What the 2013 Tour de France route means for Cadel Evans
Cadel Evans second in the Giro - is another big year in store for him?
The 2011 Tour de France champion Cadel Evans has a better chance of winning the 2013 Tour than he did defending his crown in 2012.
But the Australian will still be an outside bet to ride into Paris on the evening of 21st July in the yellow jersey or even first in his team.
Evans was present at the unveiling of the Tour 2013 route in Paris this week and stood up on the stage along other winners in recent years – the likes of Bradley Wiggins, Alberto Contador and Andy Schleck – as well as key figures such as Mark Cavendish and Philippe Gilbert.
For the race’s 100th edition, the organisers have come up with a glorious route that is both innovative and nostalgic.
Starting without a prologue on the race’s first ever visit to Corsica and ending with a special nocturnal Parisian stage in which the famous Champs Elysees circuit is extended to include the Arc de Triomphe, the 2013 Tour features four mountaintop finishes, two individual time trials and one team time trial.
Highlights include a Sunday afternoon Bastille Day showdown on the fearsome Mont Ventoux (stage 15), a time trial that finishes in the shadow of the iconic Mont Saint-Michel (stage 11) and an unprecedented double ascent of Alpe d’Huez in one afternoon (stage 18).
During the presentation, the audience was shown a reel of the best moments of the 2012 race – including the moment Evans cracked in stage 11 of the race on the brutal Col de la Croix de Fer and then, five days later, in the Pyrenees, where he waved goodbye to any chance of a podium finish.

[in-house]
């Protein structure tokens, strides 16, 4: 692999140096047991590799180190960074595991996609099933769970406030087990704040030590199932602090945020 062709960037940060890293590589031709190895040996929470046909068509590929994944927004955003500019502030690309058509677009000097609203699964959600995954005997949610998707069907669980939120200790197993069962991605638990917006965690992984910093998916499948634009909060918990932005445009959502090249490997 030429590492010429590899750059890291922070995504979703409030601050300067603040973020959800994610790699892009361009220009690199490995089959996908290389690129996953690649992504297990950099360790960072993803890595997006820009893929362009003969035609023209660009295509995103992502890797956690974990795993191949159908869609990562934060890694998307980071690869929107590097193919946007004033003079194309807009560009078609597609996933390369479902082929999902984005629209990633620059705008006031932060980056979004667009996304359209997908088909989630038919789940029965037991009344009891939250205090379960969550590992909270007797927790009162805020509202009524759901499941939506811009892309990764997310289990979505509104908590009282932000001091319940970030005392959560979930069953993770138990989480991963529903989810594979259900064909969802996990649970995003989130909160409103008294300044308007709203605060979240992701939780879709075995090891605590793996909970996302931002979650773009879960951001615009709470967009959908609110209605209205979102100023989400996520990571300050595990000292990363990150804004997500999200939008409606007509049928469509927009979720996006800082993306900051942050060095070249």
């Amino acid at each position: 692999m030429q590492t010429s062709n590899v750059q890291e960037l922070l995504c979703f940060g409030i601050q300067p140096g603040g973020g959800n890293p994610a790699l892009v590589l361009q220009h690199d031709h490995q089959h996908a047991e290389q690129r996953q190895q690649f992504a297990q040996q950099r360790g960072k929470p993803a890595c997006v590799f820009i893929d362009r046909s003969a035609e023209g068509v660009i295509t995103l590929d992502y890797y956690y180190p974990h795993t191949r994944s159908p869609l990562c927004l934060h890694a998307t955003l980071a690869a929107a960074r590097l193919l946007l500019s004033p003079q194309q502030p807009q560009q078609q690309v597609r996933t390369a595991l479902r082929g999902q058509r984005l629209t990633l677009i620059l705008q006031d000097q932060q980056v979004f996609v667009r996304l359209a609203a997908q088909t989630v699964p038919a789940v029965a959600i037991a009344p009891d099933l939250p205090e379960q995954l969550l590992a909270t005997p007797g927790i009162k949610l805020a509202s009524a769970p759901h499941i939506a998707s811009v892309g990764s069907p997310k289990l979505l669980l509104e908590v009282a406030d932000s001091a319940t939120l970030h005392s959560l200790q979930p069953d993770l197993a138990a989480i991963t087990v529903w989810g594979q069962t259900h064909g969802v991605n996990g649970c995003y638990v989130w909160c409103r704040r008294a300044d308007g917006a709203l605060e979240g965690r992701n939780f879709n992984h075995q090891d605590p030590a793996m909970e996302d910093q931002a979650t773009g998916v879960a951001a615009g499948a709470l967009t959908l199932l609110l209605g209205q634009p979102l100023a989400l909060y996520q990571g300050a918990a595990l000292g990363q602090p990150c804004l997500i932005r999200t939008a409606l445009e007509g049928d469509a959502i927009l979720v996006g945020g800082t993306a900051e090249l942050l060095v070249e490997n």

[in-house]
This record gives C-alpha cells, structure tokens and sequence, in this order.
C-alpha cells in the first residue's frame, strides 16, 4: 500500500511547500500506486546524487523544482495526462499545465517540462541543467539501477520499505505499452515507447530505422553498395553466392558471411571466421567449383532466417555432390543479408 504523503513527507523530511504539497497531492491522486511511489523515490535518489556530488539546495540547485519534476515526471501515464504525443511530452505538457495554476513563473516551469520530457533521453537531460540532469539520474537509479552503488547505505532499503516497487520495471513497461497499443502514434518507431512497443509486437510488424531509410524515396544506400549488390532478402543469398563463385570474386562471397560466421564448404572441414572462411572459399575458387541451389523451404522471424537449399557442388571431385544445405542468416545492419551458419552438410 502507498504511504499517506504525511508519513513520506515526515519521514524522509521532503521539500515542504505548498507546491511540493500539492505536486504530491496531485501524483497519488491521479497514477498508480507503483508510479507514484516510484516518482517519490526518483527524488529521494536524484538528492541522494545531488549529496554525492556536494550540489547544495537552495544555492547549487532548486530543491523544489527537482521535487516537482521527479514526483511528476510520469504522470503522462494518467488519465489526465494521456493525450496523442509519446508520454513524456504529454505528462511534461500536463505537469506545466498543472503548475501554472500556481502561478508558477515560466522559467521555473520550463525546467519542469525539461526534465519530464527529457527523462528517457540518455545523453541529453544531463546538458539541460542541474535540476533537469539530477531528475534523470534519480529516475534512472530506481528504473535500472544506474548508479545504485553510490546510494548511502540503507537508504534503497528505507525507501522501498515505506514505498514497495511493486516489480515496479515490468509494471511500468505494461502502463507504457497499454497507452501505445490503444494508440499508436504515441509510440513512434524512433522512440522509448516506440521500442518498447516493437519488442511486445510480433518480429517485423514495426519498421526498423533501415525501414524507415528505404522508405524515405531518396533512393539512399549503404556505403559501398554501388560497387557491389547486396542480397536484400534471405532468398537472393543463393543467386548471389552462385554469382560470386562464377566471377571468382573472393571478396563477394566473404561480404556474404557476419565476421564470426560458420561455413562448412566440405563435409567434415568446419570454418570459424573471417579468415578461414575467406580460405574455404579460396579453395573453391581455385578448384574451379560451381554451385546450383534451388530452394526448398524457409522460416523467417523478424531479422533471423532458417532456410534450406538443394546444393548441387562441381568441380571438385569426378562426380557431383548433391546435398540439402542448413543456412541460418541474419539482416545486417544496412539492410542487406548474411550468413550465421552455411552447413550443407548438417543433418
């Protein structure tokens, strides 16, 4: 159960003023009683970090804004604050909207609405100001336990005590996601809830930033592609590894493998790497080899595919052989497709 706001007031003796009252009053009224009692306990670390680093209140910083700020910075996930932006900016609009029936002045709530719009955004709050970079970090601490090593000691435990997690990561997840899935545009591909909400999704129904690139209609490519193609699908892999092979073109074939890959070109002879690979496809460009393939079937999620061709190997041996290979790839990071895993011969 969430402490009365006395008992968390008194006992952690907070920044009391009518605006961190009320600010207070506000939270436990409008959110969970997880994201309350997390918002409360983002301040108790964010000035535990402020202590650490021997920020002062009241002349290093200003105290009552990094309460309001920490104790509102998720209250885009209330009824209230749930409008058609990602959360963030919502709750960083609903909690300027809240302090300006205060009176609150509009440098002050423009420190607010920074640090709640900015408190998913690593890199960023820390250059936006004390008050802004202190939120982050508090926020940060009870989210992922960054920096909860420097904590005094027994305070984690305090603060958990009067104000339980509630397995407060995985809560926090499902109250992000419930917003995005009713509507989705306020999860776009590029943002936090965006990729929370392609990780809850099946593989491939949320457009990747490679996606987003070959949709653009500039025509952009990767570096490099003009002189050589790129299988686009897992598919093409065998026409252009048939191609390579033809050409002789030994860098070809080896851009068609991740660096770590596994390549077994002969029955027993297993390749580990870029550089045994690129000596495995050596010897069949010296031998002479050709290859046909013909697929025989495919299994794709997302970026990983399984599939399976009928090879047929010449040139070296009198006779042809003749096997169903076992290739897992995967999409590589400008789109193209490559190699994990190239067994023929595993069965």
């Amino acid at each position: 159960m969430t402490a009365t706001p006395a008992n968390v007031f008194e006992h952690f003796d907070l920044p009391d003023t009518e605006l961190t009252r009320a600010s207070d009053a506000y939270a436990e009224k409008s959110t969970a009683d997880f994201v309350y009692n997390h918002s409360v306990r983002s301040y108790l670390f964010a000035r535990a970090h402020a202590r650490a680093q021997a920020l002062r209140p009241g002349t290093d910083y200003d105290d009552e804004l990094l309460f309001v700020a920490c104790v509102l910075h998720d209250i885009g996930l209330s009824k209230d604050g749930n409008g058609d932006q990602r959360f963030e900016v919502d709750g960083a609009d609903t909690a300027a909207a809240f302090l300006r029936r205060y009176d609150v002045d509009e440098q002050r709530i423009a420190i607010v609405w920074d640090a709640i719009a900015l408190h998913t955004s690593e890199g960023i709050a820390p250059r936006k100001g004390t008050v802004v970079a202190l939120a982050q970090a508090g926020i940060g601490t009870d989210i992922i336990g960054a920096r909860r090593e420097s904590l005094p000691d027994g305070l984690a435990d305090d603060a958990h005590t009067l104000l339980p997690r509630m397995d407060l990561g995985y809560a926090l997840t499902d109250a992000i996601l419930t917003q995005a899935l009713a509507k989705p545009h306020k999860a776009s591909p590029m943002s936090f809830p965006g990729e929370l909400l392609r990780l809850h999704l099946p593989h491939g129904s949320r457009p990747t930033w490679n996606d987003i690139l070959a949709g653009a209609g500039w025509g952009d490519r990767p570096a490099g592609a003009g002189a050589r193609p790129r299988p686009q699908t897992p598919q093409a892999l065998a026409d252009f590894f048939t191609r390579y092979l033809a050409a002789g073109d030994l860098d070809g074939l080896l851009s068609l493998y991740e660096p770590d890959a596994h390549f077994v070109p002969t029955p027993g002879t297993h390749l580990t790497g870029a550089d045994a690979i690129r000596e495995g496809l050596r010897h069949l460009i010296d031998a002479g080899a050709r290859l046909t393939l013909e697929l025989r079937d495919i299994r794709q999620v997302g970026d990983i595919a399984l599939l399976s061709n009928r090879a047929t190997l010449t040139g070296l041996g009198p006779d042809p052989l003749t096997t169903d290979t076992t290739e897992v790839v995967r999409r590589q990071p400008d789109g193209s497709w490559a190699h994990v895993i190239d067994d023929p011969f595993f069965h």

Evans eventually finished seventh overall, 15:49 behind winner Wiggins. That seems like a huge gap on paper but it came on the back of a season hampered by sinus problems and poor form.
It can’t be overlooked that Evans won the Tour in 2011 after bouncing back from finishing 45 minutes down in 30th in 2009 and 50 minutes down in 25th in 2010.
Be that as it may, does even a fully fit Evans, at 36, have enough left in the tank to become the second oldest Tour winner in history? (Belgian Firmin Lambot won in 1922 aged 36 – but his birthday came a month before the Australian’s).
In a word: no.
Evans’s win in 2011 combined careful damage limitation in the hills with a tactical masterclass, the BMC leader boldly leaving it until the penultimate stage to overturn a deficit on Andy Schleck and take the yellow jersey into Paris after a superb final time trial.
But that was a year in which Contador was riding half empty following his exertions in the Giro and Wiggins was watching from home after breaking a collarbone in the opening week.